Brian Flocka, Illustator
Atheneum, 2015 144 pgs
Our story takes place on Casey's thirteenth birthday and the day after on a late winter/early spring day in a rural American community. Casey's favorite thing to do is play his hunting video game. He is so good at it, he can't wait until he can try his hand at the real thing. Imagine his delight when he is presented with a real hunting bow at his birthday dinner. The newly minted teen can't wait to try it out. Meanwhile, alternating chapters tell the story of Nashoba, who's wolf pack is starving. As the alpha it is up to Nashoba to lead the pack in a hunt, but the pickings are slim. The great wolf is aging and is no longer the fierce predator he once was. After his leadership in the pack is barely defended Nashoba takes advice from a raven named Merla and commands a badly executed attack on a group of elk, where he becomes seriously injured and left for dead by his pack. The two stories converge as Casey ventures into the woods with his new bow, confident that he will handle it like a pro. Tragedy strikes, leaving Casey more mature and wise about the responsibility of hunting and the old wolf Nashoba more alone than ever.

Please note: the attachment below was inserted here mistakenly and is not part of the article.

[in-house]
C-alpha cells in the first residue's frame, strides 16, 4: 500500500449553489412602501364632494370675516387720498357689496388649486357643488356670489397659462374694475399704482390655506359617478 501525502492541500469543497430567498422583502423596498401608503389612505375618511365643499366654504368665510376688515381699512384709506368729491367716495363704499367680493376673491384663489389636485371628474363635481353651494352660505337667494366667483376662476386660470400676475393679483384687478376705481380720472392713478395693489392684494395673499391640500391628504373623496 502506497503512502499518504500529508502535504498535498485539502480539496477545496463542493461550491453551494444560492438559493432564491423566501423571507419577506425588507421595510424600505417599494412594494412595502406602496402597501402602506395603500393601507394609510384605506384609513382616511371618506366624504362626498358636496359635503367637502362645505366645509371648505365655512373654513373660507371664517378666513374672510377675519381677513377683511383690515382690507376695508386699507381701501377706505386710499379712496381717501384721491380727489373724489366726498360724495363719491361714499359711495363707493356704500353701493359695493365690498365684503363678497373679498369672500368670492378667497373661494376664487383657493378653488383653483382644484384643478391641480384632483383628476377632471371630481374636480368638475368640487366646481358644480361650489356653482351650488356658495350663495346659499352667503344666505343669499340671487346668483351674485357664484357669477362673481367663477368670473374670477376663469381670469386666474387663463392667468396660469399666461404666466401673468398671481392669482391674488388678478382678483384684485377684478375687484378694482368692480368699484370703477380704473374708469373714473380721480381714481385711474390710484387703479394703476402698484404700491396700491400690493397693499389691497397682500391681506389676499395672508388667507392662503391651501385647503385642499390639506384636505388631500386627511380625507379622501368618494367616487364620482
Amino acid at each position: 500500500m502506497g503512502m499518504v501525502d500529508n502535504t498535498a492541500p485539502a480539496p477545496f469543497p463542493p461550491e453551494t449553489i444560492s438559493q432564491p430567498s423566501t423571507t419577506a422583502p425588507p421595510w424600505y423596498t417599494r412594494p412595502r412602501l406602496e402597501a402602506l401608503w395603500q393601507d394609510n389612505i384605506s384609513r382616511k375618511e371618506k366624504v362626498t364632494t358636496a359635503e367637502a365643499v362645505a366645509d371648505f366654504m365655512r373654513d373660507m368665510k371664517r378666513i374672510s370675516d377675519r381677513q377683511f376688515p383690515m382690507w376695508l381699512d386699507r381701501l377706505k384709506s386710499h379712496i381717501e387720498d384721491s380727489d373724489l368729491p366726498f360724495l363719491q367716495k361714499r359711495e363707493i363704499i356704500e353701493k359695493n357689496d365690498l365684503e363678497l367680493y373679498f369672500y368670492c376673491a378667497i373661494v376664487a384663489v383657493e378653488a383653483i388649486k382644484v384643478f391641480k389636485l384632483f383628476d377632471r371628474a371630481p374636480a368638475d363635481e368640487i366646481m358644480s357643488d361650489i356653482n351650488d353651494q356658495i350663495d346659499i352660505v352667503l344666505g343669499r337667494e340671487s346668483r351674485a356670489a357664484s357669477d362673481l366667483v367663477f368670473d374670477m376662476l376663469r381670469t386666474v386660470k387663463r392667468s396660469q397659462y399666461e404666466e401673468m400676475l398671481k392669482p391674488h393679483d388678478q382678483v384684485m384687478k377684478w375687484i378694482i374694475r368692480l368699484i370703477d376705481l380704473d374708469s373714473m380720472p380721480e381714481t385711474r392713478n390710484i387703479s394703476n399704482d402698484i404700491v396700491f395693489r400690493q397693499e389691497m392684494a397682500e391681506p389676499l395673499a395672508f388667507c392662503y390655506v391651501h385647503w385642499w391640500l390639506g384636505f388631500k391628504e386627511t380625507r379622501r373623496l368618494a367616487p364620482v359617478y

You can read twenty books by Avi (he has written over seventy) and not guess that they were written by the same author. This eclectic writer has taken on many different topics, genres, time periods and intended ages of readership. The common thread of all his books is the excellent writing quality and the ability to capture a story to which young people will relate. Old Wolf is a simple straight forward tale, although it is told by two points of view. Even with the duel narrators, it is never confusing who is talking; Casey or Nashoba. Avi seems to get into the head of a wolf and it seems realistic that he can communicate with his pack mates, as well as with his new friend Merla. Themes such as hunting responsibly, the evils of video games, loyalty, and inter-species friendship are explored. Wolf pack life is vividly captured and Avi's love and respect of these majestic creatures comes through. This is the second fictionalized story I read about wolves in the wild published last year and, interestingly enough, they both feature the wolves befriending a bird. This book reads quickly. Short chapters, wide margins, and large print will entice reluctant readers, as will the stunning illustrations by Caldecott winning artist Brian Floca. Learn more about these endangered and misunderstood symbols of wild America and be entertained in the process.